Boulevard gardens follow city guidelines
Re: “Taking the boulevard — then you are a thief,” letter, May 11.
I am a senior citizen on a fixed income, who plants, weeds, tends and harvests a boulevard vegetable garden, along with four other seniors. We live next to the boulevard and follow Victoria’ s “Boulevard Gardening Guidelines.”
We are not wealthy, and have most certainly not used a “power base to steal public land.” The Times Colonist has chosen to promulgate we are also “thieves” by publishing that letter.
This is an outrageous and irresponsible comment. We did not “steal” the land as the letter-writer states. We asked for and were given permission. The City of Victoria says boulevard gardens “add vibrancy and promote local food security.”
As senior gardeners, we eat the produce we grow. The vegetables are organically produced without fertilizer or pesticides. Instead, we use tree leaf mulch and manure to enhance the soil.
We do not have the garden “fenced in,” we have a short six-inch high border we made ourselves from recycled boards and even recycled the screws recovered from those boards. The border keeps the soil in place, and off the sidewalk.
Our garden is full of bees, and the soil is full of earthworms. Small birds (and the occasional deer) also forage from the garden.
The city comments: “Boulevard gardens can create more beautiful, interesting and diverse streets, add character to neighbourhoods and increase community pride. They can also support environmental benefits such as increasing ecological diversity and providing bird, butterfly and pollinator habitats.”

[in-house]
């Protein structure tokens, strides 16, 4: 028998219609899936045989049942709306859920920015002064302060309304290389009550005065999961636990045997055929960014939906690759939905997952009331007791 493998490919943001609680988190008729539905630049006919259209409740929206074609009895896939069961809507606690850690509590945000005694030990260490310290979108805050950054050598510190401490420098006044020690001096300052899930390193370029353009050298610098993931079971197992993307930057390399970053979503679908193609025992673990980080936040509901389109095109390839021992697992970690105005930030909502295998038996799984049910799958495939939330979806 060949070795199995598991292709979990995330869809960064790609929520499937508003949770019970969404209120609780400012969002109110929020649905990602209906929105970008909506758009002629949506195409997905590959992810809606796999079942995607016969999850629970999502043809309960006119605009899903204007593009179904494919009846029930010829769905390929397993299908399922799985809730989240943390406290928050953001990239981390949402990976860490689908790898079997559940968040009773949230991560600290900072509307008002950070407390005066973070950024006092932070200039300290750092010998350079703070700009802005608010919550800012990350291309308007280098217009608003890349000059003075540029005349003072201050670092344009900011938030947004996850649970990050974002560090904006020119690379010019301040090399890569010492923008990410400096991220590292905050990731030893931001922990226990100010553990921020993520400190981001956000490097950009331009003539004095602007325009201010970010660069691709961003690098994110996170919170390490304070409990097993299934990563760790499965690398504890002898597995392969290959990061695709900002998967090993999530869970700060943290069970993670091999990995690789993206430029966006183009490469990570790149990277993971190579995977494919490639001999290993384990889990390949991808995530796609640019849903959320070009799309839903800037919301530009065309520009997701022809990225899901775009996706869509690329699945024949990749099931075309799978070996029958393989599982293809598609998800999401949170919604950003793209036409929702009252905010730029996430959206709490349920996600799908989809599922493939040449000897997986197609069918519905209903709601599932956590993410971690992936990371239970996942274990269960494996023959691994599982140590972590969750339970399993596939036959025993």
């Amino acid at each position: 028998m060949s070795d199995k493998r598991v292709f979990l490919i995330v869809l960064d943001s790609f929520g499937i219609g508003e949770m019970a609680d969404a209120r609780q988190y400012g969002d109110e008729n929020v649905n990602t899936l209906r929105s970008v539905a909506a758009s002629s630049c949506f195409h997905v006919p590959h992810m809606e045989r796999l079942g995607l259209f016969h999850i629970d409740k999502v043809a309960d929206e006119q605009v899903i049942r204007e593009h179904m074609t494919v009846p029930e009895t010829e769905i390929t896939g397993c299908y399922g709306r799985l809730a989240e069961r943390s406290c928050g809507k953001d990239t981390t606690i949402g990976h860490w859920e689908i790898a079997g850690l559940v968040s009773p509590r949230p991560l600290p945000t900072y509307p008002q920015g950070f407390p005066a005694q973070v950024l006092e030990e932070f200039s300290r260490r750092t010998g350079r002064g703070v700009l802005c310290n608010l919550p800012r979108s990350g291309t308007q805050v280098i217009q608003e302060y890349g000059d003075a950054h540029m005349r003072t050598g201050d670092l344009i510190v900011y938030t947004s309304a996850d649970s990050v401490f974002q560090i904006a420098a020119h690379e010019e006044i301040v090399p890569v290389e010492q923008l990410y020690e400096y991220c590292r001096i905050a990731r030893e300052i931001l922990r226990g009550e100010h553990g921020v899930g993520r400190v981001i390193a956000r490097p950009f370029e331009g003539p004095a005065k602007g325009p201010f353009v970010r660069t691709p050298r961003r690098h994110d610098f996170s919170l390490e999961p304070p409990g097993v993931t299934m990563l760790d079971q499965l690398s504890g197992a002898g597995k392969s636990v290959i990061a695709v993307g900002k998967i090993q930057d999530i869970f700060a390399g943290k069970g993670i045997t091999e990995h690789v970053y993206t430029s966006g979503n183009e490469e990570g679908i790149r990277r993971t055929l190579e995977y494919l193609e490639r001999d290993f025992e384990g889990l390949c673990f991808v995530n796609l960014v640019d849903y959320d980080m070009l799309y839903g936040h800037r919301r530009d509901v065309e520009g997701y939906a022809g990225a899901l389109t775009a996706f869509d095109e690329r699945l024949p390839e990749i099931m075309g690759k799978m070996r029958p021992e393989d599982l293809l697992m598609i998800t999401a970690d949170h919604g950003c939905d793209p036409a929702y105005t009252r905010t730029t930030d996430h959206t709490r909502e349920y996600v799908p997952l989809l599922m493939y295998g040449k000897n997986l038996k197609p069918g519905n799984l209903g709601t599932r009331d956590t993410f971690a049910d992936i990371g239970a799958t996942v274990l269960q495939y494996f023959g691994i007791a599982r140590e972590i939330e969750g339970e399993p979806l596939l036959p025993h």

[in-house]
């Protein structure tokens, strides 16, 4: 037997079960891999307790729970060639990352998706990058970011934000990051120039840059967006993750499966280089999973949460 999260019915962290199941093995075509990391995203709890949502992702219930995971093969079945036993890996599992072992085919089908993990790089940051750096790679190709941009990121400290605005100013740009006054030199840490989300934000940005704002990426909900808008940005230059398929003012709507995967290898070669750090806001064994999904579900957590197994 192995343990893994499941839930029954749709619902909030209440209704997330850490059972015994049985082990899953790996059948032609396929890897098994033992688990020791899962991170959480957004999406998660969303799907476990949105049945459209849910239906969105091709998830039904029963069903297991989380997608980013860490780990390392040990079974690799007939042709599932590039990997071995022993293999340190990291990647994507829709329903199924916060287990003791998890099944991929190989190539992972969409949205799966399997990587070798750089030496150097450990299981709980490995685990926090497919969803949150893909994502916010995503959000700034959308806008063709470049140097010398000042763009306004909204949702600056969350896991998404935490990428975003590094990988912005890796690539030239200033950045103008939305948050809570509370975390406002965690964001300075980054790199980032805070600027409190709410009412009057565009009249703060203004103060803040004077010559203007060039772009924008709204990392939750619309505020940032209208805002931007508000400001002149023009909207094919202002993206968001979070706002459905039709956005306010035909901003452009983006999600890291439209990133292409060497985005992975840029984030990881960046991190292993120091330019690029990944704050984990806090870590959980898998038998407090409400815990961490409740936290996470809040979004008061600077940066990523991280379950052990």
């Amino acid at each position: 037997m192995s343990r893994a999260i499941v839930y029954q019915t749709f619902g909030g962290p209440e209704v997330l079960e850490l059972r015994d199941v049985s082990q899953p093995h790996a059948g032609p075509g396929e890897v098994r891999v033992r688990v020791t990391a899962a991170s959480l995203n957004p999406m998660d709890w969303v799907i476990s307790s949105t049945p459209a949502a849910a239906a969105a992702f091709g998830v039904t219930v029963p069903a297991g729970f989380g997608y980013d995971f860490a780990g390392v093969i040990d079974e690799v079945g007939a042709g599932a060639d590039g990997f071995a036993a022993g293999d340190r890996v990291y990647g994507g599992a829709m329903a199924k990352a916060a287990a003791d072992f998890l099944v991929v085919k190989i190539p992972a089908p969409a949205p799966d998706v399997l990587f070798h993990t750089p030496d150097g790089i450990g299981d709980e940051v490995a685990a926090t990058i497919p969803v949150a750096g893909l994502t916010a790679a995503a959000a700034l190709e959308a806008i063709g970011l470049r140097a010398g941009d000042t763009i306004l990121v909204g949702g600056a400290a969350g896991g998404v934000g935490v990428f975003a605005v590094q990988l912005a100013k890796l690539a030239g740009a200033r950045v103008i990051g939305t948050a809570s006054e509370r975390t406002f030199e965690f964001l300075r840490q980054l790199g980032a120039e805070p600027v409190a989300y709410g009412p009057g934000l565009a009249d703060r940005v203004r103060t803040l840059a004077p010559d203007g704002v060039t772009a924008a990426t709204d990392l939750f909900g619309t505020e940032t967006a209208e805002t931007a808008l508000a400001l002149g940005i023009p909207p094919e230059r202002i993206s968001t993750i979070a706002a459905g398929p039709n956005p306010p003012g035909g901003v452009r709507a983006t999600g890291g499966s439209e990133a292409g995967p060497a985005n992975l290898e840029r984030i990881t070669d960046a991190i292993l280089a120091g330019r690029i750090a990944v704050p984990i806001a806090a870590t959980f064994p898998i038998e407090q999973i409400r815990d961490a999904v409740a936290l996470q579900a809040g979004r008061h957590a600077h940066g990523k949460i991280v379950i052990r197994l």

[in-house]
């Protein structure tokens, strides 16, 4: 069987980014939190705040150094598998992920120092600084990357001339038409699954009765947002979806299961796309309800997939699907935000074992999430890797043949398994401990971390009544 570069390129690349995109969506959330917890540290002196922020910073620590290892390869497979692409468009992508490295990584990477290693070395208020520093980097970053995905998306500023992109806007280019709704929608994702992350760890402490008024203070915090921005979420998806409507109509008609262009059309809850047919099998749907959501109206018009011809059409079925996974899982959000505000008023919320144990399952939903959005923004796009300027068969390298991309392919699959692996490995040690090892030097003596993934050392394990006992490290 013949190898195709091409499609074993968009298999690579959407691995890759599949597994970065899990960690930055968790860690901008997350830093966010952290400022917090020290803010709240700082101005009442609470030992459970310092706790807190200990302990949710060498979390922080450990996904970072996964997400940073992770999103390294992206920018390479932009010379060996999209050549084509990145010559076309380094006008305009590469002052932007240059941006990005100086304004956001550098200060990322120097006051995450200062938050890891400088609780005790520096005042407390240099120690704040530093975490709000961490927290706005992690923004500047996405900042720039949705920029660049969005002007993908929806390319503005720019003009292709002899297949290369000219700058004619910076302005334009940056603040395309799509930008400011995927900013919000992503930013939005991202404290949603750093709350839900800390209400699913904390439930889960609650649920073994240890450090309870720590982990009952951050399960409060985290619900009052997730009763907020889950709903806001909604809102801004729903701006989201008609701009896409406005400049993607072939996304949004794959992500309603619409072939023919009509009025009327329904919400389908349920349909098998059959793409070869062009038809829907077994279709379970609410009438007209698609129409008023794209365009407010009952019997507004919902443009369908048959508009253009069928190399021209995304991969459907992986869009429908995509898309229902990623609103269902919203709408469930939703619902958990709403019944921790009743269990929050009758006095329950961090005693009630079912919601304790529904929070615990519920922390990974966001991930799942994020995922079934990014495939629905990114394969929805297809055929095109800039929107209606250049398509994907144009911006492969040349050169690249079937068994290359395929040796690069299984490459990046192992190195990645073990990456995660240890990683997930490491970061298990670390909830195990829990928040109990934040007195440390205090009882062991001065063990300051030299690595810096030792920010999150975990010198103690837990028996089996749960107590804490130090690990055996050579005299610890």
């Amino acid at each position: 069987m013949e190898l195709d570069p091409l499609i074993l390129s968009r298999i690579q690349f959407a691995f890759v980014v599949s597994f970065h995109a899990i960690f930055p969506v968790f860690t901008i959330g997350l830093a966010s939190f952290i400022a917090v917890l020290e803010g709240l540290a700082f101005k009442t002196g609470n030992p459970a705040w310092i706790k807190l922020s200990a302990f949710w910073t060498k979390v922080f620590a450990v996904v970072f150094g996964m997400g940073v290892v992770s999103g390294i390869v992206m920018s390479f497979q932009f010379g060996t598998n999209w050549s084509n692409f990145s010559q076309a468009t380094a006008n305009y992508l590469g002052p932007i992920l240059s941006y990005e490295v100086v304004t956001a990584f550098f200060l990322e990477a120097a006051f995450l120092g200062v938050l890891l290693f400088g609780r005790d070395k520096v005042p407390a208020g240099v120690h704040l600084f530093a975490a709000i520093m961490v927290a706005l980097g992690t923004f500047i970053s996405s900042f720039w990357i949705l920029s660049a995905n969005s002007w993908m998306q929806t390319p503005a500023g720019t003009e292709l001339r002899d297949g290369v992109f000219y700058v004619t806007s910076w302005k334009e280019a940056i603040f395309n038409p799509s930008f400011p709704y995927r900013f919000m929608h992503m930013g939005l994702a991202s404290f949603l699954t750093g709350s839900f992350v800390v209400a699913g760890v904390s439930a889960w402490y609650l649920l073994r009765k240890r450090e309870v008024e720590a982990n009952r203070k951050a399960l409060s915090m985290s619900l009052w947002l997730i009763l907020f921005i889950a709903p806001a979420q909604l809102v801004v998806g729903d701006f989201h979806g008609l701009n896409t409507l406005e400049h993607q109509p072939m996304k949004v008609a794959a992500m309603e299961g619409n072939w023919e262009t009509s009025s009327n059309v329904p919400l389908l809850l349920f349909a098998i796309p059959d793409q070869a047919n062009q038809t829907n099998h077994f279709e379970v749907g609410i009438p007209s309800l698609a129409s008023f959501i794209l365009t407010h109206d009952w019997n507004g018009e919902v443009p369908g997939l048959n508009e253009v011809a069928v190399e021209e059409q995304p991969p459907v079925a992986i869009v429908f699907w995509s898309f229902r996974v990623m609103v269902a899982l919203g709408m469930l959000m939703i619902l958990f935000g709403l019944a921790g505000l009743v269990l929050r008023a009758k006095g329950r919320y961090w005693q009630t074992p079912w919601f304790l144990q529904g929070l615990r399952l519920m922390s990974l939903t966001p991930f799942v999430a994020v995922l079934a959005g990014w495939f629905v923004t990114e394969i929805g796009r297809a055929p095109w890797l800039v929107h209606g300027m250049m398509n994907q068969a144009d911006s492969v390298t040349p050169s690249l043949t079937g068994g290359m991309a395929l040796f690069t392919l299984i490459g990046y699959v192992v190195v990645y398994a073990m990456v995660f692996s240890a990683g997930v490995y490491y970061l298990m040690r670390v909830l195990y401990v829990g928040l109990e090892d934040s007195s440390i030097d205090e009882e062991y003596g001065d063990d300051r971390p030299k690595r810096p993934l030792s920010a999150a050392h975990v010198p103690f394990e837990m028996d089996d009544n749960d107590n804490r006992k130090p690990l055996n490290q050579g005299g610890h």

Yet the Times Colonist carelessly publishes an uninformed commentary that calls us “thieves” and tarnishes what has proven to be a helpful, beneficial, supportive activity for many Victorians.
Bold action needed to repair health care
Health care in B.C., as in the rest of Canada, is a sinking ship. I know everyone is bailing as fast as they can, now we have to fix the leaks.
We need bold transparent governments to act in our long-term interest now by:
Reviewing the funding and execution of the Canada health act;
Prioritizing what we can do; and
Dismantling healthcare silos and making the components work together more efficiently.
We need informed citizens to make their voices heard.
I could and should have written this letter 20 years ago.
Lantzville proposal does not fit the plan
Re: “Lantzville asks developer to address community fears over large project,” May 10.
The lengthy report of the recent Lantzville council meeting went astray with its headline.
The Lantzville community does not have fears that the proposed large project will violate the Official Community Plan: the community knows that the project violates the plan, and wants the proposal revised to fit the plan.
This is an important distinction: if the developer believes that all he need do is allay fears, possibly misinformed or superstitious fears, he can just tweak and resubmit the same proposal, accompanied by soothing phrases and glossy pictures of smiling people.
But my impression from the council meeting was that the community objections run much deeper than this.
There is a petition with 1,169 signatures and an immense amount of material on the public record detailing ways in which the proposal falls short of the plan, and a majority of councillors indicated at the meeting that they were ready to take these objections seriously.